Today’s a good day to die (of nostalgia) for those in ‘FLATLINERS’
Courtney Howard // Film Critic
“Today’s a good day to die.”
Twenty-seven years later, we’ll see yet another group of arrogant medical school students find another good day to die. Director Niels Arden Oplev has modernized director Joel Schumacher’s 90’s classic FLATLINERS, a psychological thriller about the lure and moral consequences of their exploration into the afterlife. Their clandestine experiments awaken latent regrets and painful memories that return to haunt them in various, deeply personal ways.
Take a look:
Even though the bone structure appears to be the same (what with original screenwriter Peter Filardi still earning a co-writing credit with new iteration writer Ben Ripley), the remake’s actors (Ellen Page, Diego Luna, James Norton, Nina Dobrev and Kiersey Clemons) won’t be playing the same characters – well, except for Kiefer Sutherland, who, according to IMDB, does make an appearance as Billy Mahoney’s bully/ group ringleader, “Nelson.”
From the trailer, set to Jane’s Addiction’s “Up The Beach,” we see a few hints at what trespasses each of the new crew will encounter in their deep dives to the dark side. It looks like Norton’s character, “James,” has regrets involving a baby. Page’s character “Courtney” is haunted by a kid in a red sweatshirt (one similarly as eye-catching as Billy Mahoney’s). Dobrev’s character “Marlo,” looks like is haunted by the dead body of an adult – perhaps a callback of sorts to the original?
Here’s the original’s trailer, which was equally vague as to what sins from each of the characters’ pasts would be dredged back to life:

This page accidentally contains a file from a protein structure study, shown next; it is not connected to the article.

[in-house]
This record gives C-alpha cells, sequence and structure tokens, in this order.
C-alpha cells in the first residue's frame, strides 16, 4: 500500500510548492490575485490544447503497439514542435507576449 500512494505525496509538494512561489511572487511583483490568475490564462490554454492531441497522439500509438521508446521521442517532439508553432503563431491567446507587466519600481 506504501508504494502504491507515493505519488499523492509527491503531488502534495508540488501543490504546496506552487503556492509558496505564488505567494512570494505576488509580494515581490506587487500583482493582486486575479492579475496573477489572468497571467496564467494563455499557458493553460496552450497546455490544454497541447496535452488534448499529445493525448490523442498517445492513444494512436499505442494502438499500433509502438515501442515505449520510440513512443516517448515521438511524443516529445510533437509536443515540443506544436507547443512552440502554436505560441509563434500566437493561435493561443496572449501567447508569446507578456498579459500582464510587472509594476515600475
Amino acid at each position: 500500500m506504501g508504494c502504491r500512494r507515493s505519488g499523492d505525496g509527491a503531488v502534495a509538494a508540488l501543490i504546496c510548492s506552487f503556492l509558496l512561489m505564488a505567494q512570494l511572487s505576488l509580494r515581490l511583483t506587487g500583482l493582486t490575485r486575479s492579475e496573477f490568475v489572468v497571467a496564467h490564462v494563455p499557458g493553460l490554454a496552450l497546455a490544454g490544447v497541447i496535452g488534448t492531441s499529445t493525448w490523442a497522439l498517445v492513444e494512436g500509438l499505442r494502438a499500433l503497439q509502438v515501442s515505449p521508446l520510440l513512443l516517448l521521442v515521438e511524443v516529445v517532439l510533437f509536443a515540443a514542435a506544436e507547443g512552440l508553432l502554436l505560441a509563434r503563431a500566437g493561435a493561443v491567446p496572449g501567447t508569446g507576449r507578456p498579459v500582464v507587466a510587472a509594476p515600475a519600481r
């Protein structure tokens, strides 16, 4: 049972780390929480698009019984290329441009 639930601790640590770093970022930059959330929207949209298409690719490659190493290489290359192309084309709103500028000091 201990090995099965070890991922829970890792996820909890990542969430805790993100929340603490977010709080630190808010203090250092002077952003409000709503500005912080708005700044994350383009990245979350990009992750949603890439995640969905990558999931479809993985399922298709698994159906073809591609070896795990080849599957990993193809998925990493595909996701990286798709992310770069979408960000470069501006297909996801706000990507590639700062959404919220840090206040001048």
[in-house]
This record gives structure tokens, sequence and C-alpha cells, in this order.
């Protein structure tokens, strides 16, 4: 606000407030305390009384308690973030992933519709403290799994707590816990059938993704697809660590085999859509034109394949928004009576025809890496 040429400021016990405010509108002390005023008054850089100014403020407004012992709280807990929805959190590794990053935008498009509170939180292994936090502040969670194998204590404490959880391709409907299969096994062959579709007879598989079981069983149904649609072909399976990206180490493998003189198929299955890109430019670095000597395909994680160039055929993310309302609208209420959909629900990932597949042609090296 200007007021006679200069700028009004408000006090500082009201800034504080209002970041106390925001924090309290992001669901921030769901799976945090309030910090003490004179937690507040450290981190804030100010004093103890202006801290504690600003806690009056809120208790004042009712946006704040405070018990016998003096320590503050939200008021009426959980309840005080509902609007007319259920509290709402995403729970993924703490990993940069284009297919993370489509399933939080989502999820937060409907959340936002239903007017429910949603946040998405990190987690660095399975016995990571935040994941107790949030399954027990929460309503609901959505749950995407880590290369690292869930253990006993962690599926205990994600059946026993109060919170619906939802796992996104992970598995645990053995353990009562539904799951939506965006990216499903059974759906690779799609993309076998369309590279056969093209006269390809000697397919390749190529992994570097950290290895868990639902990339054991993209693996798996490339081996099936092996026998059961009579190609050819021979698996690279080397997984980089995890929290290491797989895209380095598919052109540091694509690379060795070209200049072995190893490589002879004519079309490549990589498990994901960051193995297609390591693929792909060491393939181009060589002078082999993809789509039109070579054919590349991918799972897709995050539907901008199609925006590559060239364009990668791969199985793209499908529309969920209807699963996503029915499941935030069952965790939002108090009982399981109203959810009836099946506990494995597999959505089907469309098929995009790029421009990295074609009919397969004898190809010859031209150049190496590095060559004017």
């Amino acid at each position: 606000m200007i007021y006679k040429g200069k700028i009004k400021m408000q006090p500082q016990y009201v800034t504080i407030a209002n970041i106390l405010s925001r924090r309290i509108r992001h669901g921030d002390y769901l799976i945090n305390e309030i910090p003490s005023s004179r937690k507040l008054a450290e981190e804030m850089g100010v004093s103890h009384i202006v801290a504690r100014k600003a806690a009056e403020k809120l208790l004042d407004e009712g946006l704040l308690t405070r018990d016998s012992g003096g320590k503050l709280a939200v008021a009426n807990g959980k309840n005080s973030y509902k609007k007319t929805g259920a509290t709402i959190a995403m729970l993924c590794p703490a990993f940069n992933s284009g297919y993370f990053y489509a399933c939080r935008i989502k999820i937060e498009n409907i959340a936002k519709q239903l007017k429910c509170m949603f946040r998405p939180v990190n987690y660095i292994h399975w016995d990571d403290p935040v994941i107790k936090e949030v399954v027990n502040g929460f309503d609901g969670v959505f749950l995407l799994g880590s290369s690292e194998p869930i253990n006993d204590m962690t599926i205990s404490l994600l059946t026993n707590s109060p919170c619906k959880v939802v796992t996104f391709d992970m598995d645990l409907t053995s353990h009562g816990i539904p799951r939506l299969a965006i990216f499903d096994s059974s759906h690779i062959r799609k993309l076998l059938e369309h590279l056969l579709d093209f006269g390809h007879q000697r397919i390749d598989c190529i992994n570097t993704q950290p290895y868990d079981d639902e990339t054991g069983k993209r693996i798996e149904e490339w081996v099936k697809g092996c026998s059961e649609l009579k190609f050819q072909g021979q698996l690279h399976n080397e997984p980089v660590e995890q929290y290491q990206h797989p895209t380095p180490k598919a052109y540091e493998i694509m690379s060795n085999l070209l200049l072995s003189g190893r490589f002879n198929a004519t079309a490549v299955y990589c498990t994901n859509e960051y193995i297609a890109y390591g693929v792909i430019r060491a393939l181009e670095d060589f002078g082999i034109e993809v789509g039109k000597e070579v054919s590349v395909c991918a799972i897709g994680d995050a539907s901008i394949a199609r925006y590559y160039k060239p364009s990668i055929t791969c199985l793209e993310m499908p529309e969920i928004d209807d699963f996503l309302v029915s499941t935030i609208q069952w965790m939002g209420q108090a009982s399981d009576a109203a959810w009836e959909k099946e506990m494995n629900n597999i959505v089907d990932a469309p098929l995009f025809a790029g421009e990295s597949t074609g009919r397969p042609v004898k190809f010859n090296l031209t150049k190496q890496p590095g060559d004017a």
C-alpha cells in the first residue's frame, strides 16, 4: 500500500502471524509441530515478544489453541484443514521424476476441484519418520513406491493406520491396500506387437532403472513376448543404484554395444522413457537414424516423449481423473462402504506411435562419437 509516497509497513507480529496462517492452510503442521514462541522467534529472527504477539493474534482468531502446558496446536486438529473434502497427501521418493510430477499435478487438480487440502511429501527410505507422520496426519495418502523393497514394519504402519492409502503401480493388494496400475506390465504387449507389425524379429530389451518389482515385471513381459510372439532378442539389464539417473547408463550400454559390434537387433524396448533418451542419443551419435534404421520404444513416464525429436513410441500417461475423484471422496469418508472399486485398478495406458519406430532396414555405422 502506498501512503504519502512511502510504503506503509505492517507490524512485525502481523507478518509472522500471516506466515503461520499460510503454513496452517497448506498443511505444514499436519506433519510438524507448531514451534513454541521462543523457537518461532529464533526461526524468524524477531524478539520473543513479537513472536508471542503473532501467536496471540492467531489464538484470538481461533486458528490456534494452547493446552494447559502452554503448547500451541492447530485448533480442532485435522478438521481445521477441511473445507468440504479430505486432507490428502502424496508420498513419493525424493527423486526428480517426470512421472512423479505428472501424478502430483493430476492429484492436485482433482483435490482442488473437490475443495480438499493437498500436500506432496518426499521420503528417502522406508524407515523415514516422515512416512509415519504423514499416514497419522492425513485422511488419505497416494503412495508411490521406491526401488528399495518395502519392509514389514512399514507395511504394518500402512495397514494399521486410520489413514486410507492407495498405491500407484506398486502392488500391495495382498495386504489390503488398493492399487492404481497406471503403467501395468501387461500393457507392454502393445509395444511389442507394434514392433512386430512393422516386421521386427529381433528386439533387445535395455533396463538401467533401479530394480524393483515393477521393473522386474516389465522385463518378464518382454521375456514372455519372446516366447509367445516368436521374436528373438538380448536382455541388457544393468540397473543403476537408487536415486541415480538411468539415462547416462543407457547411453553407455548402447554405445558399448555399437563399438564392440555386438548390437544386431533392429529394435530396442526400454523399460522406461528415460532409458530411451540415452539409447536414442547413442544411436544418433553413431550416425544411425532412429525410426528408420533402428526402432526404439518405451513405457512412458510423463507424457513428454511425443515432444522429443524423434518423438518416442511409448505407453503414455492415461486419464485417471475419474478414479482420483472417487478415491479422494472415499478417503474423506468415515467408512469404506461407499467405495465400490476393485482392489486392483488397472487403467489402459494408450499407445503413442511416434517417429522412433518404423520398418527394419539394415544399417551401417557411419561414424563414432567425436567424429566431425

Listen, I have a ton of reverence for the Schumacher iteration. It’s been maybe a decade since last seeing it (on one of the HD cable channels). Back in the day, I remember I wore out my VHS copy of it when it was released. It was scary, compelling and well-composed. That said, it was more than a little sexist in the way it treated Julia Roberts’ daddy issue-suffering character “Rachel,” while simultaneously, trying to be woke to the misogynist treatment of women by William Baldwin’s character “Joe.”
Schumacher, who had an eye for production design, placed his characters in visually appealing spaces, ones that occasionally seemed heightened/ over-dressed for its Chicago setting. The grandiose, decaying church (it’s a metaphor!) where the gang would conduct their experiments in the original at least had more visual appeal than what looks to be the boring, cement gray confines of this new version.
As the both of these films profess, “some lines should never be crossed.” I just hope that’s not applicable to the line the studios executives crossed when deciding to remake the property.
FLATLINERS opens on September 29.